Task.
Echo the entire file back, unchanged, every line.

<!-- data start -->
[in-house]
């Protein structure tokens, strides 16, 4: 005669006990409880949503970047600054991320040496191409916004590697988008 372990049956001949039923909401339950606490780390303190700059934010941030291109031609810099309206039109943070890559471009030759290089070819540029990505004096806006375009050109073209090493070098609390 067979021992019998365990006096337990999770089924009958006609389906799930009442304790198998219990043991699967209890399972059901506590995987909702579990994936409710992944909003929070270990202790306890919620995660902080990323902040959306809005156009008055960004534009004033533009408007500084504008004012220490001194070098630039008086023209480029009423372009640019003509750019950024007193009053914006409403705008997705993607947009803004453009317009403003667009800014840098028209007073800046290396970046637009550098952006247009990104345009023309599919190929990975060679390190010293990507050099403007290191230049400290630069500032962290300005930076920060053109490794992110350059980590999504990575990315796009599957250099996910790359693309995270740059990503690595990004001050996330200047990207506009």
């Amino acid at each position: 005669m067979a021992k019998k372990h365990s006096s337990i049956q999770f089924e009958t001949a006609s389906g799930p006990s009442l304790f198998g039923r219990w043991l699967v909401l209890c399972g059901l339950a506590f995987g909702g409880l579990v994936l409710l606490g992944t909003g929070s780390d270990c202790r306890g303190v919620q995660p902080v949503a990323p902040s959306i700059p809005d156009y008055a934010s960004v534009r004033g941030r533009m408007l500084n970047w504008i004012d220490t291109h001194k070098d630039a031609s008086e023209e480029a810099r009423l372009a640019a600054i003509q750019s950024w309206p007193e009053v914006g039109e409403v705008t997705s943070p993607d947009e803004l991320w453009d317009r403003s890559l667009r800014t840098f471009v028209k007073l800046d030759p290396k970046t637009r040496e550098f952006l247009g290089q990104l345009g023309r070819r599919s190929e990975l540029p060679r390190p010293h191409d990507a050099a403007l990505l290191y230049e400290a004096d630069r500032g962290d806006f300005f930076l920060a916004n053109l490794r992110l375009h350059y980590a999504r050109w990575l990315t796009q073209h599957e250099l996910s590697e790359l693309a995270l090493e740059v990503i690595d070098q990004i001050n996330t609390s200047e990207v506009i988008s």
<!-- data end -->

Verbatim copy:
[in-house]
């Protein structure tokens, strides 16, 4: 005669006990409880949503970047600054991320040496191409916004590697988008 372990049956001949039923909401339950606490780390303190700059934010941030291109031609810099309206039109943070890559471009030759290089070819540029990505004096806006375009050109073209090493070098609390 067979021992019998365990006096337990999770089924009958006609389906799930009442304790198998219990043991699967209890399972059901506590995987909702579990994936409710992944909003929070270990202790306890919620995660902080990323902040959306809005156009008055960004534009004033533009408007500084504008004012220490001194070098630039008086023209480029009423372009640019003509750019950024007193009053914006409403705008997705993607947009803004453009317009403003667009800014840098028209007073800046290396970046637009550098952006247009990104345009023309599919190929990975060679390190010293990507050099403007290191230049400290630069500032962290300005930076920060053109490794992110350059980590999504990575990315796009599957250099996910790359693309995270740059990503690595990004001050996330200047990207506009």
């Amino acid at each position: 005669m067979a021992k019998k372990h365990s006096s337990i049956q999770f089924e009958t001949a006609s389906g799930p006990s009442l304790f198998g039923r219990w043991l699967v909401l209890c399972g059901l339950a506590f995987g909702g409880l579990v994936l409710l606490g992944t909003g929070s780390d270990c202790r306890g303190v919620q995660p902080v949503a990323p902040s959306i700059p809005d156009y008055a934010s960004v534009r004033g941030r533009m408007l500084n970047w504008i004012d220490t291109h001194k070098d630039a031609s008086e023209e480029a810099r009423l372009a640019a600054i003509q750019s950024w309206p007193e009053v914006g039109e409403v705008t997705s943070p993607d947009e803004l991320w453009d317009r403003s890559l667009r800014t840098f471009v028209k007073l800046d030759p290396k970046t637009r040496e550098f952006l247009g290089q990104l345009g023309r070819r599919s190929e990975l540029p060679r390190p010293h191409d990507a050099a403007l990505l290191y230049e400290a004096d630069r500032g962290d806006f300005f930076l920060a916004n053109l490794r992110l375009h350059y980590a999504r050109w990575l990315t796009q073209h599957e250099l996910s590697e790359l693309a995270l090493e740059v990503i690595d070098q990004i001050n996330t609390s200047e990207v506009i988008s």